Aimlessness: The unfulfilled wander through life, living from one day to the next, without direction or purpose. As mice on an exercise wheel, they are full of activity, but going nowhere.

Dissatisfaction: Unfulfilled people accumulate things about them but are dissatisfied with what they have. Jesus said, "Watch out! Be on your guard against all kinds of greed; a man's life does not consist in the abundance of his possessions." Luke 12:15 Paul wrote to Timothy, "Godliness with contentment is great gain. For we brought nothing into the world, and we can take nothing out of it. But if we have food and clothing, we will be content with that." 1Timothy 6:6,7GNB But to the un-fulfilled, nothing satisfies.

I have attended more than 1000 funerals and I have never seen a trailer attached to the back of the hearse! You can't take it with you! Possessions do not satisfy.

Lack of achievement: At Brisbane airport recently I was met by a friend, the managing director of a large company. He told me about recent events in his life. He had everything, a big house, a good job, and a high income that rose month by month. "Everything was at my feet and my life was utterly empty! Then someone said, 'I want you to come along to church'. There I found Jesus Christ. Then my life became full".

Poor Relationships: The unfulfilled person does not have good relationships. The great pollster in the United States, Daniel Yankovitch, wrote a book entitled, "New Rules: Searching for Self-fulfilment in a World Turned Upside Down". He declares that Americans have been on a "'me' trip - my satisfaction, my fulfilment. As a result, lives everywhere are empty because they have been devoted more and more to the small parcel called "I". Marriages have suffered, careers have suffered; leisure has suffered; because people have been trying to find fulfilment in themselves and they have found nothing. Consequently, divorce rates have risen, suicide rates have risen, and people's sense of satisfaction has declined, because they have been centring on themselves. More and more people feel utterly isolated and alone." These are the signs of a life lacking fulfilment. Nothing can add to the vacuum. They have nothing to fight for. Nothing to die for. No one who cares if they live or die. No satisfaction. No personal fulfilment! What emptiness, meaninglessness and purposelessness!


Jesus said that He was the Good Shepherd who provides and cares for His people. "I tell you the truth, the man who does not enter the sheep pen by the gate, but climbs in by some other way, is a thief and a robber." John 10:1 He was criticising the Pharisees. They had given their people only the husks of religion and not all the personal satisfaction that comes from a genuine relationship with God. Jesus continues: "The man who enters by the gate is the shepherd of his sheep. The watchman opens the gate for him, and the sheep listen to his voice. He calls his own sheep by name and leads them out. When he has brought out all his own, he goes on ahead of them, and his sheep follow him because they know his voice. But they will never follow a stranger; in fact, they will run away from him because they do not recognize a stranger's voice." v2-5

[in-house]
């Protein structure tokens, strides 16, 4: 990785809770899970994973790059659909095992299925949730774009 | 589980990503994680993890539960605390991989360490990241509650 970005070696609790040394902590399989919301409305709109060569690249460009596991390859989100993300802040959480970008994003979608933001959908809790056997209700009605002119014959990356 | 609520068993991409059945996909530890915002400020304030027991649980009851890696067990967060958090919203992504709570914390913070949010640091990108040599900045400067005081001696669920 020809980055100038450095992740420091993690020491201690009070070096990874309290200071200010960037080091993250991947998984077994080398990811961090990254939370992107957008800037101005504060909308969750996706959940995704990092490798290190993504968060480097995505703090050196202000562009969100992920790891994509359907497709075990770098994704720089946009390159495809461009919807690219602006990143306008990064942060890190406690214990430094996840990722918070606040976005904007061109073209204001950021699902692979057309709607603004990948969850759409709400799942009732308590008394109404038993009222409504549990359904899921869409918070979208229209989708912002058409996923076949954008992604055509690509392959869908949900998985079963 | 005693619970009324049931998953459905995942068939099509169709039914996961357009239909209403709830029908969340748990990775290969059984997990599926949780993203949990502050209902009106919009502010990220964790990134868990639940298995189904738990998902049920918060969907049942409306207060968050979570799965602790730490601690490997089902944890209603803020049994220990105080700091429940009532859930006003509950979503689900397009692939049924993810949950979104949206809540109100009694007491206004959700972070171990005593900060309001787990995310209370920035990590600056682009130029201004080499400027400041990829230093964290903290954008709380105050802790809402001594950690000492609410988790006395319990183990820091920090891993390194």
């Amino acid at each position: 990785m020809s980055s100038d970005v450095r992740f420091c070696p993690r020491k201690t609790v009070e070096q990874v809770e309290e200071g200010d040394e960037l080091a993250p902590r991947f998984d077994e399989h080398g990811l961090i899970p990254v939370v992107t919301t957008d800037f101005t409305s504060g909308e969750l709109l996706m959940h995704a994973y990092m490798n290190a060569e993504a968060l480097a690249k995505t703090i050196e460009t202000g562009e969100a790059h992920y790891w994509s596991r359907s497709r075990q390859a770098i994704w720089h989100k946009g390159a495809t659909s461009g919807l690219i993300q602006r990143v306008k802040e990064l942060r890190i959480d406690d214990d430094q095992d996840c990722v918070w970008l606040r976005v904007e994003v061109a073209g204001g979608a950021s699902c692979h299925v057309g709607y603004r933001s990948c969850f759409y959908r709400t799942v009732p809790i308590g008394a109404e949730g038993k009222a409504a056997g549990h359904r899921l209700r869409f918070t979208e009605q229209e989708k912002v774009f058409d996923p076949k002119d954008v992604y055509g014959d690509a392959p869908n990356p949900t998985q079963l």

When Jesus told that parable, not everyone understood. So he changed the parable. Now, instead of leading the sheep out of the fold, He brings them in to a place of safety. "I tell you the truth, I am the gate for the sheep. All who ever came before me were thieves and robbers, but the sheep did not listen to them. I am the gate; who-ever enters through me will be saved. He will come in and go out, and find pasture. The thief comes only to steal and kill and destroy; I have come that they may have life, and have it to the full." v7-10 The shepherd would call in his sheep and when they were in the fold, he would go to sleep at the entrance, the doorway. No one could enter so long as the shepherd was there. We come to Him to find refuge and He cares for us. Jesus told us how we can find fulfilment.

It is by going through Him and in living His way. He makes life meaningful. We have living proof that Jesus Christ in your heart makes all the difference and gives meaning to life.


You know who you are. If you find Jesus Christ as Lord, you learn exactly who you are. God knows you and calls you by your name. He calls you into His fold and you can come in and go out because you follow your Lord.

You know why you are living. To ask the question, "I! Why?" is not only to ask about your identity but also to question the reason for your very existence. If the work you do has lost its purpose and you are asking what is the meaning behind life, if you wonder why it is that God has made you or why you are living, know that it is only when you come to Jesus Christ that you can know the real purpose for your life. God loves you. You are His child, and He has a plan for you. "I alone know the plans I have for you, plans to bring you prosperity and not disaster, plans to bring about the future you hope for." Jeremiah 29:11 God knows your name and He has a plan for you, a future with hope. If you know Him you can have fulfilment in your life.

You know where your resources are. When you know Jesus Christ as the Good Shepherd who laid down His life for you, and if, through Him, you enter into the fold of God, you can know where the resources are that give you strength for living. When you have a meaningful life, when you have a purpose in life, you have personal fulfilment. Jesus says: "I have come that they may have life, and have it to the full." That is what Jesus Christ offers you. Total personal fulfilment! That can be found no other way. In Jesus we find personal fulfilment.

Gordon Moyes